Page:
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I'm looking to use a set of bit flags for my current issue. These flags are (nicely) defined as part of an enum, however I understand that when you OR two values from an enum the return type of the OR operation has type int.

What I'm currently looking for is a solution which will allow the users of the bit mask to remain type safe, as such I have created the following overload for operator |

enum ENUM
    ONE     = 0x01,
    TWO     = 0x02,
    THREE   = 0x04,
    FOUR    = 0x08,
    FIVE    = 0x10,
    SIX     = 0x20

ENUM operator | ( ENUM lhs, ENUM rhs )
    // Cast to int first otherwise we'll just end up recursing
    return static_cast< ENUM >( static_cast< int >( lhs ) | static_cast< int >( rhs ) );

void enumTest( ENUM v )

int main( int argc, char **argv )
    // Valid calls to enumTest
    enumTest( ONE | TWO | FIVE );
    enumTest( TWO | THREE | FOUR | FIVE );
    enumTest( ONE | TWO | THREE | FOUR | FIVE | SIX );

    return 0;

Does this overload really provide type safety? Does casting an int containing values not defined in the enum cause undefined behaviour? Are there any caveats to be aware of?

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operator|(FIVE, SIX) == 0x30. What ENUM constant has value 0x30? –  Adam Oct 9 '13 at 9:24
I wouldn't be doing any form of comparison on the resulting value, I'd simply be checking the flags. –  ctor Oct 9 '13 at 9:26
Then the result of the OR should stay an int. –  Adam Oct 9 '13 at 9:27
@Adam: Why? The result of the OR is a valid value for this enumeration. –  Mike Seymour Oct 9 '13 at 9:45
BTW. Qt does what the OP is trying with a template QFlags<> you may want to take a look at that. qt-project.org/doc/qt-5.0/qtcore/qflags.html –  drescherjm Oct 9 '13 at 11:30

4 Answers 4

up vote 2 down vote accepted

Does this overload really provide type safety?

In this case, yes. The valid range of values for the enumeration goes at least up to (but not necessarily including) the next largest power of two after the largest named enumerator, in order to allow it to be used for bitmasks like this. So any bitwise operation on two values will give a value representable by this type.

Does casting an int containing values not defined in the enum cause undefined behaviour?

No, as long as the values are representable by the enumeration, which they are here.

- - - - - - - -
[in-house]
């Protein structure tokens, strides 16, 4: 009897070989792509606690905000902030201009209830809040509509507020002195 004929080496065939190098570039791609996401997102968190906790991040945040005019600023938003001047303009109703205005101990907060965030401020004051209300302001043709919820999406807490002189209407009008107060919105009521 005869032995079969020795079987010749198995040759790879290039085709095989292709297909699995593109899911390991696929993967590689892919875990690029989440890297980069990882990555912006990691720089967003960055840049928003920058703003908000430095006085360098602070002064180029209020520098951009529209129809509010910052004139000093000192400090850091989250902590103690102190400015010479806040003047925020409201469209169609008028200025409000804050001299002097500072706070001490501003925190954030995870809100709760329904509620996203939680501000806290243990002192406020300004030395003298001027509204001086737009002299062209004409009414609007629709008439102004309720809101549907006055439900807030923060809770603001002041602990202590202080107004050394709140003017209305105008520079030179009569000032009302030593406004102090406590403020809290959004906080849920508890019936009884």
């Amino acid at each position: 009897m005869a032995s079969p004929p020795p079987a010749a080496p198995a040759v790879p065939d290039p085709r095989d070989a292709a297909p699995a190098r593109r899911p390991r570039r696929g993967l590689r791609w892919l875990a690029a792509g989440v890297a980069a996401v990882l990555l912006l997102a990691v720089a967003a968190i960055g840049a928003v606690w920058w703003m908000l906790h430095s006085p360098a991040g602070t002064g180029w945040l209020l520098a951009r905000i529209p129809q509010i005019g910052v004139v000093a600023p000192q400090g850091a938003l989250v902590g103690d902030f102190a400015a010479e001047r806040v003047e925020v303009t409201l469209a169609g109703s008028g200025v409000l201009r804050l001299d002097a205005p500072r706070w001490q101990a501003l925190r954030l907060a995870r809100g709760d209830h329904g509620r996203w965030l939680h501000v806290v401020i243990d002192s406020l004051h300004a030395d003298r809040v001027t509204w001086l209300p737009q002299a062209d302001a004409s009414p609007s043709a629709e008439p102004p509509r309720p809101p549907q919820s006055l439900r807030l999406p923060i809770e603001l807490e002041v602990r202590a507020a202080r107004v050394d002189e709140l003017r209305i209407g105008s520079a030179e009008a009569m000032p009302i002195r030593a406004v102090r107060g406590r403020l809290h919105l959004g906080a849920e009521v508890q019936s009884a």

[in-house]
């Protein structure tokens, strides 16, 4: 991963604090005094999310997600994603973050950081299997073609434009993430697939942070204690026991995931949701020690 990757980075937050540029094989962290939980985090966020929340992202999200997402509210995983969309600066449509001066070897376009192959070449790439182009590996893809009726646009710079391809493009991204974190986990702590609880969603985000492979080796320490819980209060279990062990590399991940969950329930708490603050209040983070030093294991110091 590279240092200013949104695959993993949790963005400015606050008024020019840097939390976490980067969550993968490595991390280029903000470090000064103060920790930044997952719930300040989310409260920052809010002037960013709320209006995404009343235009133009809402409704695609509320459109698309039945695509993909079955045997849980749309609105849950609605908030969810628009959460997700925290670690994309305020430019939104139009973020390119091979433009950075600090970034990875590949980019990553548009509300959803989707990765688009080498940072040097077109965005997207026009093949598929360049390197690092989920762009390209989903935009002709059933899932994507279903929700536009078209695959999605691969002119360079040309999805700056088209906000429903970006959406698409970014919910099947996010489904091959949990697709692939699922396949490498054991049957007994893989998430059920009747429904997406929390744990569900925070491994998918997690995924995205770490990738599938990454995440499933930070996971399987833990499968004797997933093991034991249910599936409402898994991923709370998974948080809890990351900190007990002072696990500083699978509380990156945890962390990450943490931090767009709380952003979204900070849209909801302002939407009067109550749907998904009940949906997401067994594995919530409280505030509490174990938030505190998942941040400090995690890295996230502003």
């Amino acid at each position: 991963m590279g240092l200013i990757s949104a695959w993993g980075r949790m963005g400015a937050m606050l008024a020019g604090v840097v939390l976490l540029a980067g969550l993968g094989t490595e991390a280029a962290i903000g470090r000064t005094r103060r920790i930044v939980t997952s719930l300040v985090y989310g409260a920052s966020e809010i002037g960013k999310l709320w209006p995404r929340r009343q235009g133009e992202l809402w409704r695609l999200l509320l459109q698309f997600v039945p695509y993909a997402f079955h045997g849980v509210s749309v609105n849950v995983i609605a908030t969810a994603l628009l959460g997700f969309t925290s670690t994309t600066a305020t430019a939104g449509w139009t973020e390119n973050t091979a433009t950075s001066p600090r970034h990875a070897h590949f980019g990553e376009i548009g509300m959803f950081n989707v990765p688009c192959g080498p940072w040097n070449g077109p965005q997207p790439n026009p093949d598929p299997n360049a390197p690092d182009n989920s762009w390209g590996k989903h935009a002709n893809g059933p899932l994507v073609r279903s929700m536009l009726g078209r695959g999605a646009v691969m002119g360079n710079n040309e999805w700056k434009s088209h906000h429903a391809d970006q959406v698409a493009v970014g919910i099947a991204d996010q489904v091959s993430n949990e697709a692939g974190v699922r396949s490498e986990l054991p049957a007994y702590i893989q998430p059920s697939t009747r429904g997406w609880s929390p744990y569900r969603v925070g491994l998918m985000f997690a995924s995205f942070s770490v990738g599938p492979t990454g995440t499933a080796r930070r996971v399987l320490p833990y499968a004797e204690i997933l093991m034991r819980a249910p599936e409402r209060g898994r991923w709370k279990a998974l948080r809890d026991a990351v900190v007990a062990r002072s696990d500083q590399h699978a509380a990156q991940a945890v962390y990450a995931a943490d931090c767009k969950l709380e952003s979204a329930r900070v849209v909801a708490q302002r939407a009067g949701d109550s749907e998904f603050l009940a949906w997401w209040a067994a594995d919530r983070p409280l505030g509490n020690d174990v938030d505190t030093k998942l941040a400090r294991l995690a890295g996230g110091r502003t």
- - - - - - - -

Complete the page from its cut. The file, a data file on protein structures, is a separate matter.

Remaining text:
Are there any caveats to be aware of?

If you were doing operations such as arithmetic, which could take the value out of range, then you'd get an implementation-defined result, but not undefined behavoiur.

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If you think about type safety, it is better to use std::bitset

enum BITS { A, B, C, D }; 
std::bitset<4> bset, bset1;
bset.set(A); bset.set(C);
bset1[B] = 1;
assert(bset[A] == bset[C]);
assert(bset[A] != bset[B]);
assert(bset1 != bset);
share|improve this answer

With a simple enum such as yours:

enum ENUM
    ONE     = 0x01,
    TWO     = 0x02,

it is implementation-defined what's the underlying type (most likely int)1, but as long as you are going to use | (bitwise or) for creating masks, the result will never require a wider type than the largest value from this enum.

[1] "The underlying type of an enumeration is an integral type that can represent all the enumerator values defined in the enumeration. It is implementation-defined which integral type is used as the underlying type for an enumeration except that the underlying type shall not be larger than int unless the value of an enumerator cannot fit in an int or unsigned int."

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The values of your constants are not closed under OR. In other words, it's possible that the result of an OR of two ENUM constants will result in a value that is not an ENUM constant:

0x30 == FIVE | SIX;

The standard says that this is ok, an enumaration can have a value not equal to any of its enumarators (constants). Presumably it's to allow this type of usage.

In my opinion this is not type safe because if you were to look at the implementation of enumTest you have to be aware that the argument type is ENUM but it might have a value that's not an ENUM enumerator.

I think that if these are simply bit flags then do what the compiler wants you to: use an int for the combination of flags.

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The cast is well-defined as long as the result is a valid enumeration value - as it is here. Valid values aren't just the named enumerators, but (at least) everything up to the next largest power of two - it's specified like that to allow exactly this kind of usage. –  Mike Seymour Oct 9 '13 at 9:43
@MikeSeymour Do you have a reference for that? Everything I find says it's illegal. –  Adam Oct 9 '13 at 9:46
C++11 7.2. Paragraph 7 is most relevant, since it defines the range of values. –  Mike Seymour Oct 9 '13 at 9:48
@MikeSeymour the OP is asking specifically about C++03. –  Adam Oct 9 '13 at 21:36
@MikeSeymour I assume you're referring to this sentence: "It is possible to define an enumeration that has values not defined by any of its enumerators." –  Adam Oct 9 '13 at 21:42

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